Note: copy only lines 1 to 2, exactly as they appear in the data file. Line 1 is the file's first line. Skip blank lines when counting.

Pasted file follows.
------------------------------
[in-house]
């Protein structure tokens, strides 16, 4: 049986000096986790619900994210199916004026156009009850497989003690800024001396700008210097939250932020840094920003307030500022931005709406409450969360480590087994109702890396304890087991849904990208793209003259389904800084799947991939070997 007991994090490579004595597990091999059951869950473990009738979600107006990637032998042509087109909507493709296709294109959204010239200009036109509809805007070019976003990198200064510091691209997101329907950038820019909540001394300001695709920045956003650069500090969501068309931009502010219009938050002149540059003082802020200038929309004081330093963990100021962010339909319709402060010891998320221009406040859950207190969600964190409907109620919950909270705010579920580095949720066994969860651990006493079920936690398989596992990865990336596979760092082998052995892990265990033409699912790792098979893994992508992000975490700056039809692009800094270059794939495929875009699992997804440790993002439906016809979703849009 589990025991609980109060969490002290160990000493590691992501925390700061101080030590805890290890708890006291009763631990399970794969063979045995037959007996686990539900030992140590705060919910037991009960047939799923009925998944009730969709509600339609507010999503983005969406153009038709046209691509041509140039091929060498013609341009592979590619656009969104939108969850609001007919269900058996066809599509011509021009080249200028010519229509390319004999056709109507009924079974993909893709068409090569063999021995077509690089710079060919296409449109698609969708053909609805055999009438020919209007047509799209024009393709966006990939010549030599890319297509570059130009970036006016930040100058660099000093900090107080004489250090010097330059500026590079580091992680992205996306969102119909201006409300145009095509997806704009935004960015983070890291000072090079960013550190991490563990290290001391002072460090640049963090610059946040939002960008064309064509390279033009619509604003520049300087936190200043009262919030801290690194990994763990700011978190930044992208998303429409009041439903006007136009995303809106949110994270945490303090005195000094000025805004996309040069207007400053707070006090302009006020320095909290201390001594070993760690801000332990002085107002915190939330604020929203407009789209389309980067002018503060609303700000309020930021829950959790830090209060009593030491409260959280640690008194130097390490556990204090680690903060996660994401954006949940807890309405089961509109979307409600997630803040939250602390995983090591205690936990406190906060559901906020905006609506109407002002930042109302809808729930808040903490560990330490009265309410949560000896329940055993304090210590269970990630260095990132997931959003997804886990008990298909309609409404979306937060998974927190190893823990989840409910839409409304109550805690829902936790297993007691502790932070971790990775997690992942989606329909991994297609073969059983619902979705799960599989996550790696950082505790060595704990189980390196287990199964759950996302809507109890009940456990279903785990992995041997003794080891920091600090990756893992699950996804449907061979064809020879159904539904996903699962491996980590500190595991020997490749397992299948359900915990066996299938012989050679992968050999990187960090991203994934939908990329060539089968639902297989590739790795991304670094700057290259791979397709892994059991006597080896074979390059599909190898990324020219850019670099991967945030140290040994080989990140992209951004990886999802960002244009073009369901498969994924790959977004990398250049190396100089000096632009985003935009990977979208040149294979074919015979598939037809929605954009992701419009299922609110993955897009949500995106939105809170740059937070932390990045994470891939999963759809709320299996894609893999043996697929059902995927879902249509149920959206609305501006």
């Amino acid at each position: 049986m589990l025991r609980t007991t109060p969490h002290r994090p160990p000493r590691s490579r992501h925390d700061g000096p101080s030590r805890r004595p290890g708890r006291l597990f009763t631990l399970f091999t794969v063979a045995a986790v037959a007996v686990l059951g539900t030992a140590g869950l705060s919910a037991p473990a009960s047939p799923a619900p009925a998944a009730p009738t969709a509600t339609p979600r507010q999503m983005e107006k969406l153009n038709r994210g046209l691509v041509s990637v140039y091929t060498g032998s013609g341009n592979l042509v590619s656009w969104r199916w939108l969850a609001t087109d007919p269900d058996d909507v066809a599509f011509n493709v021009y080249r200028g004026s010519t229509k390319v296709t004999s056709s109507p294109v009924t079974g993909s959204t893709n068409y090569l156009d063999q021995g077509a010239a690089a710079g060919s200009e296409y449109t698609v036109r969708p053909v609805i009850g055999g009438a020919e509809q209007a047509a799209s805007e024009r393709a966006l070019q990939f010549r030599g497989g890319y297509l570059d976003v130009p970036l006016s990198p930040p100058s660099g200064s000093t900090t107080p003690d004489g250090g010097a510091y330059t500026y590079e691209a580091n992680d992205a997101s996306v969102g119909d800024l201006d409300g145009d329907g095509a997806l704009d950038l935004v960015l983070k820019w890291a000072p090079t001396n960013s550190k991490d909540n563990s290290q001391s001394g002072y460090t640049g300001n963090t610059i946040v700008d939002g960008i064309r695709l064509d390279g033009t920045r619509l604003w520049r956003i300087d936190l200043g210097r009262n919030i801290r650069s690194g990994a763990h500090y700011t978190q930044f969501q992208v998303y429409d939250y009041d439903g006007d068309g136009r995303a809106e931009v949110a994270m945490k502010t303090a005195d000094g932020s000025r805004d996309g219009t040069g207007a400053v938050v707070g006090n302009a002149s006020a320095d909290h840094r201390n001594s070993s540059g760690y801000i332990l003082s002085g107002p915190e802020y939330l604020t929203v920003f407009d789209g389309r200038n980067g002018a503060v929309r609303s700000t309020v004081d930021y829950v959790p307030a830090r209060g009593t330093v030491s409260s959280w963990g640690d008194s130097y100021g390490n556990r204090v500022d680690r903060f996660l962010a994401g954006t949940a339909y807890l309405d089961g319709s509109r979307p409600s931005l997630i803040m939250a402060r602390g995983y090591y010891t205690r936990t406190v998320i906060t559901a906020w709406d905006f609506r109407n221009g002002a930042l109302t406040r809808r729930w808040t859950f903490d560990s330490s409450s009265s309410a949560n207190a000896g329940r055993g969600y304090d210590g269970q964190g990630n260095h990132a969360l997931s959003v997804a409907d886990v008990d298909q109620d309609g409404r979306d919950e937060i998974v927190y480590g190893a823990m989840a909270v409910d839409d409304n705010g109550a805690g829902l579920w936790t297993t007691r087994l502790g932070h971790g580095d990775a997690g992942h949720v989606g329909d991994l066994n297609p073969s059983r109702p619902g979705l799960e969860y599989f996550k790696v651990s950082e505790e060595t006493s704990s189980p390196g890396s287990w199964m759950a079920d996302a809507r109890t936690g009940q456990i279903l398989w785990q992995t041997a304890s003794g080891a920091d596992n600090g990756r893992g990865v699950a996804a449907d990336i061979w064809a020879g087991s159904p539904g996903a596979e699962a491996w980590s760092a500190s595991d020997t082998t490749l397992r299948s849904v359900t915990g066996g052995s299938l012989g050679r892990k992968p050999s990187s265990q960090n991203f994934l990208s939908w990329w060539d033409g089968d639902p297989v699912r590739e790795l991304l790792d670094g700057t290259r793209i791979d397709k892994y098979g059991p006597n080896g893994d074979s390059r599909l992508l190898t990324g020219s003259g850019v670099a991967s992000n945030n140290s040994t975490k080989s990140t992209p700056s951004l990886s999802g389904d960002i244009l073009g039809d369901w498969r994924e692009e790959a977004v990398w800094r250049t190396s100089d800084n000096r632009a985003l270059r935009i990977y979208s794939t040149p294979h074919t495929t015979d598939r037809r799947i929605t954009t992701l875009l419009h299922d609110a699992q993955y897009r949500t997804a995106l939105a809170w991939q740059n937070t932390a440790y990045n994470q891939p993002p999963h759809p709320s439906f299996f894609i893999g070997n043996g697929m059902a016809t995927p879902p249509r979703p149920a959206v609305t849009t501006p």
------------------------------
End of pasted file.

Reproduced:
[in-house]
């Protein structure tokens, strides 16, 4: 049986000096986790619900994210199916004026156009009850497989003690800024001396700008210097939250932020840094920003307030500022931005709406409450969360480590087994109702890396304890087991849904990208793209003259389904800084799947991939070997 007991994090490579004595597990091999059951869950473990009738979600107006990637032998042509087109909507493709296709294109959204010239200009036109509809805007070019976003990198200064510091691209997101329907950038820019909540001394300001695709920045956003650069500090969501068309931009502010219009938050002149540059003082802020200038929309004081330093963990100021962010339909319709402060010891998320221009406040859950207190969600964190409907109620919950909270705010579920580095949720066994969860651990006493079920936690398989596992990865990336596979760092082998052995892990265990033409699912790792098979893994992508992000975490700056039809692009800094270059794939495929875009699992997804440790993002439906016809979703849009 589990025991609980109060969490002290160990000493590691992501925390700061101080030590805890290890708890006291009763631990399970794969063979045995037959007996686990539900030992140590705060919910037991009960047939799923009925998944009730969709509600339609507010999503983005969406153009038709046209691509041509140039091929060498013609341009592979590619656009969104939108969850609001007919269900058996066809599509011509021009080249200028010519229509390319004999056709109507009924079974993909893709068409090569063999021995077509690089710079060919296409449109698609969708053909609805055999009438020919209007047509799209024009393709966006990939010549030599890319297509570059130009970036006016930040100058660099000093900090107080004489250090010097330059500026590079580091992680992205996306969102119909201006409300145009095509997806704009935004960015983070890291000072090079960013550190991490563990290290001391002072460090640049963090610059946040939002960008064309064509390279033009619509604003520049300087936190200043009262919030801290690194990994763990700011978190930044992208998303429409009041439903006007136009995303809106949110994270945490303090005195000094000025805004996309040069207007400053707070006090302009006020320095909290201390001594070993760690801000332990002085107002915190939330604020929203407009789209389309980067002018503060609303700000309020930021829950959790830090209060009593030491409260959280640690008194130097390490556990204090680690903060996660994401954006949940807890309405089961509109979307409600997630803040939250602390995983090591205690936990406190906060559901906020905006609506109407002002930042109302809808729930808040903490560990330490009265309410949560000896329940055993304090210590269970990630260095990132997931959003997804886990008990298909309609409404979306937060998974927190190893823990989840409910839409409304109550805690829902936790297993007691502790932070971790990775997690992942989606329909991994297609073969059983619902979705799960599989996550790696950082505790060595704990189980390196287990199964759950996302809507109890009940456990279903785990992995041997003794080891920091600090990756893992699950996804449907061979064809020879159904539904996903699962491996980590500190595991020997490749397992299948359900915990066996299938012989050679992968050999990187960090991203994934939908990329060539089968639902297989590739790795991304670094700057290259791979397709892994059991006597080896074979390059599909190898990324020219850019670099991967945030140290040994080989990140992209951004990886999802960002244009073009369901498969994924790959977004990398250049190396100089000096632009985003935009990977979208040149294979074919015979598939037809929605954009992701419009299922609110993955897009949500995106939105809170740059937070932390990045994470891939999963759809709320299996894609893999043996697929059902995927879902249509149920959206609305501006």